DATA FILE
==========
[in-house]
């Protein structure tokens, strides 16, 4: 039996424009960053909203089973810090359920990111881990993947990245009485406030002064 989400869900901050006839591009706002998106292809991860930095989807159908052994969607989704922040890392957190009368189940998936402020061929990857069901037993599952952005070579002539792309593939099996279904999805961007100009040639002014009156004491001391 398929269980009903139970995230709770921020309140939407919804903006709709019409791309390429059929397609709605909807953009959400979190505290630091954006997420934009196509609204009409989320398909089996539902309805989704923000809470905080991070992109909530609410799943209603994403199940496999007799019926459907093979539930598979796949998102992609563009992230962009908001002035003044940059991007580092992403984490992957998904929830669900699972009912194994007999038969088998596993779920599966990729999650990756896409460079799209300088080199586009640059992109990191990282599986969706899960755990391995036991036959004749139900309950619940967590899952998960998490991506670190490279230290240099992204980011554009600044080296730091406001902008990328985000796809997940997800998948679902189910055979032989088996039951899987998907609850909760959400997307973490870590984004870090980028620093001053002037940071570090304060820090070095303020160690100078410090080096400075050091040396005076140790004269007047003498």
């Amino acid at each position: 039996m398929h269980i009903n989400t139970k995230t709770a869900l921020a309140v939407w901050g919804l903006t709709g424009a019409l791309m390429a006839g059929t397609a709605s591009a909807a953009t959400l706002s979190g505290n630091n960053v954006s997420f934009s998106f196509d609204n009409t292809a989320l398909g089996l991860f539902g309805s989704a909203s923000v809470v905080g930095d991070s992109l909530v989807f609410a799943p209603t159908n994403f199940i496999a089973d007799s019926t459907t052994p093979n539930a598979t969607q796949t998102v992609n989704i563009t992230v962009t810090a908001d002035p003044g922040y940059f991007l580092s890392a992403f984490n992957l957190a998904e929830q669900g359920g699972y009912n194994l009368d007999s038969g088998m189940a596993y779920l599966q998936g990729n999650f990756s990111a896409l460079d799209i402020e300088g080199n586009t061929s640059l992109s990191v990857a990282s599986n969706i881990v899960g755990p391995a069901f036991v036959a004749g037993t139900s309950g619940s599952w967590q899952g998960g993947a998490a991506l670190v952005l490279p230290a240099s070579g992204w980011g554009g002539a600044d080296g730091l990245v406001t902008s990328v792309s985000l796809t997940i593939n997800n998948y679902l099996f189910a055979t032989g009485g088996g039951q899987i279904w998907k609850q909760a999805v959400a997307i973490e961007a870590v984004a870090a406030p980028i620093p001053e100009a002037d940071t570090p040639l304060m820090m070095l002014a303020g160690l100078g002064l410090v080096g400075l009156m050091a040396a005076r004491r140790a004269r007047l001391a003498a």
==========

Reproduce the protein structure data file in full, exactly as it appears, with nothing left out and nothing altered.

[in-house]
């Protein structure tokens, strides 16, 4: 039996424009960053909203089973810090359920990111881990993947990245009485406030002064 989400869900901050006839591009706002998106292809991860930095989807159908052994969607989704922040890392957190009368189940998936402020061929990857069901037993599952952005070579002539792309593939099996279904999805961007100009040639002014009156004491001391 398929269980009903139970995230709770921020309140939407919804903006709709019409791309390429059929397609709605909807953009959400979190505290630091954006997420934009196509609204009409989320398909089996539902309805989704923000809470905080991070992109909530609410799943209603994403199940496999007799019926459907093979539930598979796949998102992609563009992230962009908001002035003044940059991007580092992403984490992957998904929830669900699972009912194994007999038969088998596993779920599966990729999650990756896409460079799209300088080199586009640059992109990191990282599986969706899960755990391995036991036959004749139900309950619940967590899952998960998490991506670190490279230290240099992204980011554009600044080296730091406001902008990328985000796809997940997800998948679902189910055979032989088996039951899987998907609850909760959400997307973490870590984004870090980028620093001053002037940071570090304060820090070095303020160690100078410090080096400075050091040396005076140790004269007047003498």
């Amino acid at each position: 039996m398929h269980i009903n989400t139970k995230t709770a869900l921020a309140v939407w901050g919804l903006t709709g424009a019409l791309m390429a006839g059929t397609a709605s591009a909807a953009t959400l706002s979190g505290n630091n960053v954006s997420f934009s998106f196509d609204n009409t292809a989320l398909g089996l991860f539902g309805s989704a909203s923000v809470v905080g930095d991070s992109l909530v989807f609410a799943p209603t159908n994403f199940i496999a089973d007799s019926t459907t052994p093979n539930a598979t969607q796949t998102v992609n989704i563009t992230v962009t810090a908001d002035p003044g922040y940059f991007l580092s890392a992403f984490n992957l957190a998904e929830q669900g359920g699972y009912n194994l009368d007999s038969g088998m189940a596993y779920l599966q998936g990729n999650f990756s990111a896409l460079d799209i402020e300088g080199n586009t061929s640059l992109s990191v990857a990282s599986n969706i881990v899960g755990p391995a069901f036991v036959a004749g037993t139900s309950g619940s599952w967590q899952g998960g993947a998490a991506l670190v952005l490279p230290a240099s070579g992204w980011g554009g002539a600044d080296g730091l990245v406001t902008s990328v792309s985000l796809t997940i593939n997800n998948y679902l099996f189910a055979t032989g009485g088996g039951q899987i279904w998907k609850q909760a999805v959400a997307i973490e961007a870590v984004a870090a406030p980028i620093p001053e100009a002037d940071t570090p040639l304060m820090m070095l002014a303020g160690l100078g002064l410090v080096g400075l009156m050091a040396a005076r004491r140790a004269r007047l001391a003498a």